Monday, May 28, 2007

Elementary Mandarin

So I've been in Taipei for 3 months, and although I'm not learning Chinese as quickly as I'd like (I still lack the confidence to verbally tell a taxi driver my destination or order in a restaurant by myself, 2 things I did all the time in Korea) I feel like I've passed the first steep part of the learning curve and I'm learning more quickly now. Owning an mp3 player is a big help.

One slightly annoying thing is that practically all of the Mandarin-for-foreigners learning material out there teaches us to speak Mandarin with a strong Beijing accent. Which would be fine if I were in Beijing, but I'm several thousand miles to the south and I've been assured by both Jenna and the locals that people don't talk like Beijingers here in Taipei. There are no huge linguistic differences, but a lot of words that end with arr when pronounced by Beijingers don't sound the same down here. That includes one of the few bits of Mandarin I knew three months ago: ...zai nar? ("Where is...?") Instead of nar I should say nali, and instead of war (to play) I should say wan, and instead of idyar (a little) I should say idien. For some reason my main textbook, Practical Audio-Visual Chinese I (which seems to be the most popular Mandarin for Foreigners book around, judging by the fact that I've seen several people carrying it around the city in the past few months), teaches me to talk like a Beijinger but write like a Taiwanese (or a Hong Konger; they use the same traditional writing system).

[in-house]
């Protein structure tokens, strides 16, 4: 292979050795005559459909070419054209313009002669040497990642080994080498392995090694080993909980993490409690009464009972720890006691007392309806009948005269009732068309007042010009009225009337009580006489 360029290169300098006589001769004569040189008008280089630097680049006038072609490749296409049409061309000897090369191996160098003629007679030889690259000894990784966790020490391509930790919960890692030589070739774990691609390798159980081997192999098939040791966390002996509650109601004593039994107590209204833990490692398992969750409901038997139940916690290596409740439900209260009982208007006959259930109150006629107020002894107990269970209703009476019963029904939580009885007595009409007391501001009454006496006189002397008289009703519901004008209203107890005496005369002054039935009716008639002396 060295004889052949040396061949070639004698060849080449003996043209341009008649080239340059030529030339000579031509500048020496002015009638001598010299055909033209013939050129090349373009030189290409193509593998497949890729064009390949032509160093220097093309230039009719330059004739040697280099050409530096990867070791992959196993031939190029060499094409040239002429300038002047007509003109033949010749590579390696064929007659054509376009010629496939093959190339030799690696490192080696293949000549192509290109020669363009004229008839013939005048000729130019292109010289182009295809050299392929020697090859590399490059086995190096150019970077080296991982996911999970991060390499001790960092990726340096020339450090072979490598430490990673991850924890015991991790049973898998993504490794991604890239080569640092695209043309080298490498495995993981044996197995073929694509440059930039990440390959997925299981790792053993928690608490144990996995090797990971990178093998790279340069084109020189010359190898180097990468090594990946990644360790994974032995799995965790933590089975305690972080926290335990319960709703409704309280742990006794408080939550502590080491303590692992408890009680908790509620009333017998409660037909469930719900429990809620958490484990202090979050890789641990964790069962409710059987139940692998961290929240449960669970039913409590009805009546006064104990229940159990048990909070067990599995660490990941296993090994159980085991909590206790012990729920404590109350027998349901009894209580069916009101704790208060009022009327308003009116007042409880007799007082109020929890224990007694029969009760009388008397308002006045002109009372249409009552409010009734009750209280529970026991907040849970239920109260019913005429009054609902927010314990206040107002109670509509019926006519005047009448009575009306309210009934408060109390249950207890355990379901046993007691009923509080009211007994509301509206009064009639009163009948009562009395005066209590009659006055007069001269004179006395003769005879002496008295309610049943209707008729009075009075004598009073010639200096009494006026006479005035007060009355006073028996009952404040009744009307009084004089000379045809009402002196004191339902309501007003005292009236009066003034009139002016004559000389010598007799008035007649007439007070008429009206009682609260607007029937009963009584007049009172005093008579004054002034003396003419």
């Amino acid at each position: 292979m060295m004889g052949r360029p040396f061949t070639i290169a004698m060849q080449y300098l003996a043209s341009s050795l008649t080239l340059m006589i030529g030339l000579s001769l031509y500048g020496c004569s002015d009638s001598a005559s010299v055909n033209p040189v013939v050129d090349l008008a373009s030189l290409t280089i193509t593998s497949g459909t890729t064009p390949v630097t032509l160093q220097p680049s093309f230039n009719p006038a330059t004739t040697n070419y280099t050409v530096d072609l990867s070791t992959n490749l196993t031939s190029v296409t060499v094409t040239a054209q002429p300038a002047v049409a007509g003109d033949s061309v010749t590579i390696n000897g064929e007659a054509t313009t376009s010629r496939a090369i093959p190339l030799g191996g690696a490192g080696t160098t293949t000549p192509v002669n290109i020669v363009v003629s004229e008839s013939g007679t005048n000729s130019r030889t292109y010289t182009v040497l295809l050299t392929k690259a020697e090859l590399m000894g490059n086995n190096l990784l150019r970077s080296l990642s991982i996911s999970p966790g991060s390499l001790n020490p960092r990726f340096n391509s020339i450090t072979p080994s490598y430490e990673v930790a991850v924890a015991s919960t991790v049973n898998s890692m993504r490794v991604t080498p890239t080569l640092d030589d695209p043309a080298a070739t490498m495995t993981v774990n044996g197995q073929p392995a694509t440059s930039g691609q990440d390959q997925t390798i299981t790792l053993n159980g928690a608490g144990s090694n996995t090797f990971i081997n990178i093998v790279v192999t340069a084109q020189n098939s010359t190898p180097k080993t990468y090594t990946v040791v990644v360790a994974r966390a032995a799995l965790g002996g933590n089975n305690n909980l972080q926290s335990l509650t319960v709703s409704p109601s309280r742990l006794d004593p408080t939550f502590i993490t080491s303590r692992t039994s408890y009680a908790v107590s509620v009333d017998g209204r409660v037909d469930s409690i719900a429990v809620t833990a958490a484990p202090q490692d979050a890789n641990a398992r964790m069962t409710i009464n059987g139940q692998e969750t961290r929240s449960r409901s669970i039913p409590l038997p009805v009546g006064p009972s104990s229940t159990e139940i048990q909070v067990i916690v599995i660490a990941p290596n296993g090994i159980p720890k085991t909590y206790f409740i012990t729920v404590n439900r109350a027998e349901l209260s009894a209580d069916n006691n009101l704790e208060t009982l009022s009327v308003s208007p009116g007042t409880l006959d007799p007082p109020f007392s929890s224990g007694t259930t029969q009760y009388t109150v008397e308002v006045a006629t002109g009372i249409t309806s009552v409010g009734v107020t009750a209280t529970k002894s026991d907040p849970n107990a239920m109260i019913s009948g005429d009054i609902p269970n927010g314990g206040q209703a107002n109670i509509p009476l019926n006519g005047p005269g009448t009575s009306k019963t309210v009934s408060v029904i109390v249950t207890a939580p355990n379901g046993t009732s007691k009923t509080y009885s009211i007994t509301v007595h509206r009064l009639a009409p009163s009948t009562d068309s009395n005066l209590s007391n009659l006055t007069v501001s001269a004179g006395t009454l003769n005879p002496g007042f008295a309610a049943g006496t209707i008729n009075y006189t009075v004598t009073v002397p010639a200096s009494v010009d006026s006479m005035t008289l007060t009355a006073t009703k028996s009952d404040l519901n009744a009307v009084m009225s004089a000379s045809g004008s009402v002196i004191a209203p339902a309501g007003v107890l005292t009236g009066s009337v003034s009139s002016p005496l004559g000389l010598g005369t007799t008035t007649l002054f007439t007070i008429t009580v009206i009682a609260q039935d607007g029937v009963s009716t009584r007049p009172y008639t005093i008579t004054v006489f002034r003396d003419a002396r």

Another little criticism of Audio-Visual Chinese I is that it teaches grammar a bit oddly. I still hadn't learned to say "If ______, then ________" or "I have to ________" when the book went into these subtle variations on expressing past time in Chinese that even Jenna was totally unfamilliar with. Jenna may not talk like a native but she speaks perfectly decent conversational Mandarin; if she doesn't know a particular grammatical construction then presumably I don't need to worry about it yet. So I've decided I'm going to plow ahead through A/V Chinese, only glancing at the grammatical explanations but using it to practice listening (I bought the 5 CDs sold as accessories, and I'm glad I did) and to learn vocabulary and characters.

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